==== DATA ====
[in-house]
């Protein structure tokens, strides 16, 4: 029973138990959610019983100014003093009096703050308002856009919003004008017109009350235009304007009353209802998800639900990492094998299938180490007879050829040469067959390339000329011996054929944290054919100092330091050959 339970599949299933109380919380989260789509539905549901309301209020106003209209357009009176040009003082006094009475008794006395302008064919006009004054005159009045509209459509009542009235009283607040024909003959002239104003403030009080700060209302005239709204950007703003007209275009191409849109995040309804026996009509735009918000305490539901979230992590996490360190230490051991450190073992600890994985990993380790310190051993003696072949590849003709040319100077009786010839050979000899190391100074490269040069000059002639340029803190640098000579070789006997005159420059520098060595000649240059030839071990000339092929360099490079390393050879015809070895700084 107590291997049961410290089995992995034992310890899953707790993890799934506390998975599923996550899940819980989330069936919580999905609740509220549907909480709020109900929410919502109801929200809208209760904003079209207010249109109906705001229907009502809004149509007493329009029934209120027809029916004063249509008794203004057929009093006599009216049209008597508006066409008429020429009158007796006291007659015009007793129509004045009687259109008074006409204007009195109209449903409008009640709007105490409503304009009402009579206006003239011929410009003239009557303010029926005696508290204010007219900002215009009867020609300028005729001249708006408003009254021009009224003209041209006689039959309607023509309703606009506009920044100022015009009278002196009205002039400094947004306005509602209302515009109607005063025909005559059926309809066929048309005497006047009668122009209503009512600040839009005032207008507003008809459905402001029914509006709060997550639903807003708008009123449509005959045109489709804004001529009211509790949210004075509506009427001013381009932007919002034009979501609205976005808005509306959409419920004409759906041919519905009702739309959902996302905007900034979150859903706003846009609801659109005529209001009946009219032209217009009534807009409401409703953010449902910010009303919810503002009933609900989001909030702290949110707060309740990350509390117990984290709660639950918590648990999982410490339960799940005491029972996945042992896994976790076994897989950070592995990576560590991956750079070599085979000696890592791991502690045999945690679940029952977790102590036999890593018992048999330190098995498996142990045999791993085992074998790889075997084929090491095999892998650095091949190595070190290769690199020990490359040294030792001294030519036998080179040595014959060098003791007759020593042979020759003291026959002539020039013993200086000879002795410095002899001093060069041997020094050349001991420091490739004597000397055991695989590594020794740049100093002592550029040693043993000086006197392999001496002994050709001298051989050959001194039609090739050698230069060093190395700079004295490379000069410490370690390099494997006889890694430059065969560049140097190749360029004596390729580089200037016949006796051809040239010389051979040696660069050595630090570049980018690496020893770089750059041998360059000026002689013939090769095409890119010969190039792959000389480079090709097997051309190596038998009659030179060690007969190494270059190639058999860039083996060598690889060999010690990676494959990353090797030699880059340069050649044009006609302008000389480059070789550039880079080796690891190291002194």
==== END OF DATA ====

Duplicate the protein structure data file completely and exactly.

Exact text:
[in-house]
């Protein structure tokens, strides 16, 4: 029973138990959610019983100014003093009096703050308002856009919003004008017109009350235009304007009353209802998800639900990492094998299938180490007879050829040469067959390339000329011996054929944290054919100092330091050959 339970599949299933109380919380989260789509539905549901309301209020106003209209357009009176040009003082006094009475008794006395302008064919006009004054005159009045509209459509009542009235009283607040024909003959002239104003403030009080700060209302005239709204950007703003007209275009191409849109995040309804026996009509735009918000305490539901979230992590996490360190230490051991450190073992600890994985990993380790310190051993003696072949590849003709040319100077009786010839050979000899190391100074490269040069000059002639340029803190640098000579070789006997005159420059520098060595000649240059030839071990000339092929360099490079390393050879015809070895700084 107590291997049961410290089995992995034992310890899953707790993890799934506390998975599923996550899940819980989330069936919580999905609740509220549907909480709020109900929410919502109801929200809208209760904003079209207010249109109906705001229907009502809004149509007493329009029934209120027809029916004063249509008794203004057929009093006599009216049209008597508006066409008429020429009158007796006291007659015009007793129509004045009687259109008074006409204007009195109209449903409008009640709007105490409503304009009402009579206006003239011929410009003239009557303010029926005696508290204010007219900002215009009867020609300028005729001249708006408003009254021009009224003209041209006689039959309607023509309703606009506009920044100022015009009278002196009205002039400094947004306005509602209302515009109607005063025909005559059926309809066929048309005497006047009668122009209503009512600040839009005032207008507003008809459905402001029914509006709060997550639903807003708008009123449509005959045109489709804004001529009211509790949210004075509506009427001013381009932007919002034009979501609205976005808005509306959409419920004409759906041919519905009702739309959902996302905007900034979150859903706003846009609801659109005529209001009946009219032209217009009534807009409401409703953010449902910010009303919810503002009933609900989001909030702290949110707060309740990350509390117990984290709660639950918590648990999982410490339960799940005491029972996945042992896994976790076994897989950070592995990576560590991956750079070599085979000696890592791991502690045999945690679940029952977790102590036999890593018992048999330190098995498996142990045999791993085992074998790889075997084929090491095999892998650095091949190595070190290769690199020990490359040294030792001294030519036998080179040595014959060098003791007759020593042979020759003291026959002539020039013993200086000879002795410095002899001093060069041997020094050349001991420091490739004597000397055991695989590594020794740049100093002592550029040693043993000086006197392999001496002994050709001298051989050959001194039609090739050698230069060093190395700079004295490379000069410490370690390099494997006889890694430059065969560049140097190749360029004596390729580089200037016949006796051809040239010389051979040696660069050595630090570049980018690496020893770089750059041998360059000026002689013939090769095409890119010969190039792959000389480079090709097997051309190596038998009659030179060690007969190494270059190639058999860039083996060598690889060999010690990676494959990353090797030699880059340069050649044009006609302008000389480059070789550039880079080796690891190291002194």